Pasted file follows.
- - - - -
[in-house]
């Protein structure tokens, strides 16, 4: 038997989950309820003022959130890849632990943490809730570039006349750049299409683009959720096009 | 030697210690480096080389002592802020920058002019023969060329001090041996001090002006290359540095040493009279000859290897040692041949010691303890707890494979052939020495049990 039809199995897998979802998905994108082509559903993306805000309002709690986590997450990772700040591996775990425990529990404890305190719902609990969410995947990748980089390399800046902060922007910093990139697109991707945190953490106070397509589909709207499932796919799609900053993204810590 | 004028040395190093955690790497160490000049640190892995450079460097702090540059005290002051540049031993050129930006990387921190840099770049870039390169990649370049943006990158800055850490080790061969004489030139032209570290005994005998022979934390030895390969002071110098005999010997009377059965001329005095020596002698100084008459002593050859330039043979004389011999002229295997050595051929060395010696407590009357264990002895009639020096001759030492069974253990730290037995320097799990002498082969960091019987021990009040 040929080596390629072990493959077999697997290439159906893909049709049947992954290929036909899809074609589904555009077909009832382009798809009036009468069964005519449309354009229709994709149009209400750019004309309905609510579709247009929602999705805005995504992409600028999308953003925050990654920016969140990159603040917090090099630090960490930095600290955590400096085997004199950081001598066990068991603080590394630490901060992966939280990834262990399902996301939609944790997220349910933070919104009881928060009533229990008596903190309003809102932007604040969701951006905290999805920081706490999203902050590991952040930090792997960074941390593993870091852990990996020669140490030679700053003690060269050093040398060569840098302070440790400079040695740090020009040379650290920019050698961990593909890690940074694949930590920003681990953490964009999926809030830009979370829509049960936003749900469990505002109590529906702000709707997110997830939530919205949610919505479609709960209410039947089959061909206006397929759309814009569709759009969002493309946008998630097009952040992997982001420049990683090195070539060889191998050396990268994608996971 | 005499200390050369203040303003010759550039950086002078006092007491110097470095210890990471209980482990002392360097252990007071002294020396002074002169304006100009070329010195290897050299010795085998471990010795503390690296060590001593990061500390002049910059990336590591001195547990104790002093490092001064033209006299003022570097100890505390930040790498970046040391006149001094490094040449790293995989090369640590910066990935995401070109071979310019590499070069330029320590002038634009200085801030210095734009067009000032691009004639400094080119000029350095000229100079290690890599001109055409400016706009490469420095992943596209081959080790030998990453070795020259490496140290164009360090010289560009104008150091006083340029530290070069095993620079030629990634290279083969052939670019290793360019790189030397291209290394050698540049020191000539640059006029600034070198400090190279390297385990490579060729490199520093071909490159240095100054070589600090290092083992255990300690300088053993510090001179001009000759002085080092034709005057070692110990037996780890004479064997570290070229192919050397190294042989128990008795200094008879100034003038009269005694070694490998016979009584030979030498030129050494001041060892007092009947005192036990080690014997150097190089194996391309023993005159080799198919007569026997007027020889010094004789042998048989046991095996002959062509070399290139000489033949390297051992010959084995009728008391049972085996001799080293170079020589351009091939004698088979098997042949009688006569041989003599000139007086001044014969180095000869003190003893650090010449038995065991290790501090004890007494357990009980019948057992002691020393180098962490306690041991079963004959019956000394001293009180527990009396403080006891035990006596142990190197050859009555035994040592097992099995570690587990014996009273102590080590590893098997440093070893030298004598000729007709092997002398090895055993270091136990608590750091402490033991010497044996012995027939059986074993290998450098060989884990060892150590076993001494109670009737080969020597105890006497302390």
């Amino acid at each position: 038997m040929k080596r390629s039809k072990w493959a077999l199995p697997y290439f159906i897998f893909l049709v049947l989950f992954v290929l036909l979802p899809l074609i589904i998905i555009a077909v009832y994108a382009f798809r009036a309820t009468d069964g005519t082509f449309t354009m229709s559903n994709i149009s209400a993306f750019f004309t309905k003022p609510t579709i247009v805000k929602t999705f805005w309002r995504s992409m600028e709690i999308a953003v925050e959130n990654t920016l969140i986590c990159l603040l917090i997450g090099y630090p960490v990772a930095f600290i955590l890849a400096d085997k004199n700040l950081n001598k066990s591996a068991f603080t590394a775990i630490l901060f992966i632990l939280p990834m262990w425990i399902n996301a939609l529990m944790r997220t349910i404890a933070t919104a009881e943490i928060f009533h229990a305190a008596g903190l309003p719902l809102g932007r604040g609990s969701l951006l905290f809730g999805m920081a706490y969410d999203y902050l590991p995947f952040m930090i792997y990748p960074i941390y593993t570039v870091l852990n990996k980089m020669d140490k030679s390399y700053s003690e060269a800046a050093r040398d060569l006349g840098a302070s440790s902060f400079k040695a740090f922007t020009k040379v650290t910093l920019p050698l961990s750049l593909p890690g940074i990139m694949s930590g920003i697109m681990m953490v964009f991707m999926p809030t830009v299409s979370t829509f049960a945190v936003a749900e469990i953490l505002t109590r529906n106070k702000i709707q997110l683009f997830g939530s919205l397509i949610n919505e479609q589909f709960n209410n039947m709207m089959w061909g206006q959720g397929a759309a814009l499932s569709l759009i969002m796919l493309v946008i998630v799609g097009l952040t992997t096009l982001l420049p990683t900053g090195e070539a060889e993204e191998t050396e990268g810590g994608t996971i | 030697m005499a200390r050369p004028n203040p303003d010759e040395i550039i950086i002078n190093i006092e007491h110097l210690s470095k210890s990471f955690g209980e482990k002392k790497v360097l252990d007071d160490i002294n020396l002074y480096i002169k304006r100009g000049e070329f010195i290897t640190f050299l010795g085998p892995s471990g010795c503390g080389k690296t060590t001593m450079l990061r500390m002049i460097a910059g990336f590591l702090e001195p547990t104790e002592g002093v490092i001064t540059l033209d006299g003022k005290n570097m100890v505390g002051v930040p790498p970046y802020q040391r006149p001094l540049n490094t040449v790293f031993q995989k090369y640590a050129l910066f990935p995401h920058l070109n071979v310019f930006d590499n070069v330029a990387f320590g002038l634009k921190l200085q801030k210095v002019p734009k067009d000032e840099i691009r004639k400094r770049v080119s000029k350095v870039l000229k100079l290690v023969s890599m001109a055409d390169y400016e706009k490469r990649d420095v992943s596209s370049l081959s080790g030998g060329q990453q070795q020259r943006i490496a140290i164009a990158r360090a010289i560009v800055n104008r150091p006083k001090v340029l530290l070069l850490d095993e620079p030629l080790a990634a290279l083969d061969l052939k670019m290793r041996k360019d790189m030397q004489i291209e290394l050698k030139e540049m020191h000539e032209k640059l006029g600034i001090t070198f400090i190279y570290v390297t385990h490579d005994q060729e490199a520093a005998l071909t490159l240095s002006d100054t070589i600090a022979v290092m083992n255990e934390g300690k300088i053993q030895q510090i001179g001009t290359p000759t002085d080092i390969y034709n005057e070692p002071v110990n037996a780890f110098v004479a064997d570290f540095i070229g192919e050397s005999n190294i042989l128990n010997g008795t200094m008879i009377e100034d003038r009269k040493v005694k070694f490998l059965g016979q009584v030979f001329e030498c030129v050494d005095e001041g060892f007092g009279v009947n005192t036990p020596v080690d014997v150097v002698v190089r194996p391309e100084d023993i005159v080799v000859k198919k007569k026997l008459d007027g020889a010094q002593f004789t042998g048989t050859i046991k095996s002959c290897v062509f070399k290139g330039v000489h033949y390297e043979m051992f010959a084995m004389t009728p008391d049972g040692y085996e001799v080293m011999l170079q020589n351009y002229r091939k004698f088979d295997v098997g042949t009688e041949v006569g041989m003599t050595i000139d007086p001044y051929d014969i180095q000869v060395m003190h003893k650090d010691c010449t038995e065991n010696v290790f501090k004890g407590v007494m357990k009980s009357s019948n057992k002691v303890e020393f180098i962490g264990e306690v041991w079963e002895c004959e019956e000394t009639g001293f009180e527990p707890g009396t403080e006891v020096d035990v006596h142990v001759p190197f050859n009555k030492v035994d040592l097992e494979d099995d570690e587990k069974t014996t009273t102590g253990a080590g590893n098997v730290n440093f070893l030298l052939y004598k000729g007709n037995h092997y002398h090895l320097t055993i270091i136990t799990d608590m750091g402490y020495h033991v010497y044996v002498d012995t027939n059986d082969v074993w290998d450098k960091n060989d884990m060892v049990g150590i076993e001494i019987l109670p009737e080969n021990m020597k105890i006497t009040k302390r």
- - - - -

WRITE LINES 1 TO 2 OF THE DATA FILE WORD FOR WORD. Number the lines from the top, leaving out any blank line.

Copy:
[in-house]
């Protein structure tokens, strides 16, 4: 038997989950309820003022959130890849632990943490809730570039006349750049299409683009959720096009 | 030697210690480096080389002592802020920058002019023969060329001090041996001090002006290359540095040493009279000859290897040692041949010691303890707890494979052939020495049990 039809199995897998979802998905994108082509559903993306805000309002709690986590997450990772700040591996775990425990529990404890305190719902609990969410995947990748980089390399800046902060922007910093990139697109991707945190953490106070397509589909709207499932796919799609900053993204810590 | 004028040395190093955690790497160490000049640190892995450079460097702090540059005290002051540049031993050129930006990387921190840099770049870039390169990649370049943006990158800055850490080790061969004489030139032209570290005994005998022979934390030895390969002071110098005999010997009377059965001329005095020596002698100084008459002593050859330039043979004389011999002229295997050595051929060395010696407590009357264990002895009639020096001759030492069974253990730290037995320097799990002498082969960091019987021990009040 040929080596390629072990493959077999697997290439159906893909049709049947992954290929036909899809074609589904555009077909009832382009798809009036009468069964005519449309354009229709994709149009209400750019004309309905609510579709247009929602999705805005995504992409600028999308953003925050990654920016969140990159603040917090090099630090960490930095600290955590400096085997004199950081001598066990068991603080590394630490901060992966939280990834262990399902996301939609944790997220349910933070919104009881928060009533229990008596903190309003809102932007604040969701951006905290999805920081706490999203902050590991952040930090792997960074941390593993870091852990990996020669140490030679700053003690060269050093040398060569840098302070440790400079040695740090020009040379650290920019050698961990593909890690940074694949930590920003681990953490964009999926809030830009979370829509049960936003749900469990505002109590529906702000709707997110997830939530919205949610919505479609709960209410039947089959061909206006397929759309814009569709759009969002493309946008998630097009952040992997982001420049990683090195070539060889191998050396990268994608996971 | 005499200390050369203040303003010759550039950086002078006092007491110097470095210890990471209980482990002392360097252990007071002294020396002074002169304006100009070329010195290897050299010795085998471990010795503390690296060590001593990061500390002049910059990336590591001195547990104790002093490092001064033209006299003022570097100890505390930040790498970046040391006149001094490094040449790293995989090369640590910066990935995401070109071979310019590499070069330029320590002038634009200085801030210095734009067009000032691009004639400094080119000029350095000229100079290690890599001109055409400016706009490469420095992943596209081959080790030998990453070795020259490496140290164009360090010289560009104008150091006083340029530290070069095993620079030629990634290279083969052939670019290793360019790189030397291209290394050698540049020191000539640059006029600034070198400090190279390297385990490579060729490199520093071909490159240095100054070589600090290092083992255990300690300088053993510090001179001009000759002085080092034709005057070692110990037996780890004479064997570290070229192919050397190294042989128990008795200094008879100034003038009269005694070694490998016979009584030979030498030129050494001041060892007092009947005192036990080690014997150097190089194996391309023993005159080799198919007569026997007027020889010094004789042998048989046991095996002959062509070399290139000489033949390297051992010959084995009728008391049972085996001799080293170079020589351009091939004698088979098997042949009688006569041989003599000139007086001044014969180095000869003190003893650090010449038995065991290790501090004890007494357990009980019948057992002691020393180098962490306690041991079963004959019956000394001293009180527990009396403080006891035990006596142990190197050859009555035994040592097992099995570690587990014996009273102590080590590893098997440093070893030298004598000729007709092997002398090895055993270091136990608590750091402490033991010497044996012995027939059986074993290998450098060989884990060892150590076993001494109670009737080969020597105890006497302390």